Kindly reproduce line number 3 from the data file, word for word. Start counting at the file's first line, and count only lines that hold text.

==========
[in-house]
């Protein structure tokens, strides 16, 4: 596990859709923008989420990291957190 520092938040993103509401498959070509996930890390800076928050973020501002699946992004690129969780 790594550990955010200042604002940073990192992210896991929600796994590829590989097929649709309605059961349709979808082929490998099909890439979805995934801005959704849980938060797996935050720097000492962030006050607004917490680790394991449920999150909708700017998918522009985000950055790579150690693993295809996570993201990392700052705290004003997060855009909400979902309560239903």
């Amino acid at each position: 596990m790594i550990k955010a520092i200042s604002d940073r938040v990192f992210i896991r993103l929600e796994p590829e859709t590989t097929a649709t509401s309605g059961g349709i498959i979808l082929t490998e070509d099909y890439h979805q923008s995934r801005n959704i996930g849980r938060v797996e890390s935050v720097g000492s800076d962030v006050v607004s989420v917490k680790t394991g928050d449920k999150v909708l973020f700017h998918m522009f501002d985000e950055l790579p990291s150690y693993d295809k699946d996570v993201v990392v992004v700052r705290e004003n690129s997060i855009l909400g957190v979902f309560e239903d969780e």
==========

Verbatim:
């Amino acid at each position: 596990m790594i550990k955010a520092i200042s604002d940073r938040v990192f992210i896991r993103l929600e796994p590829e859709t590989t097929a649709t509401s309605g059961g349709i498959i979808l082929t490998e070509d099909y890439h979805q923008s995934r801005n959704i996930g849980r938060v797996e890390s935050v720097g000492s800076d962030v006050v607004s989420v917490k680790t394991g928050d449920k999150v909708l973020f700017h998918m522009f501002d985000e950055l790579p990291s150690y693993d295809k699946d996570v993201v990392v992004v700052r705290e004003n690129s997060i855009l909400g957190v979902f309560e239903d969780e």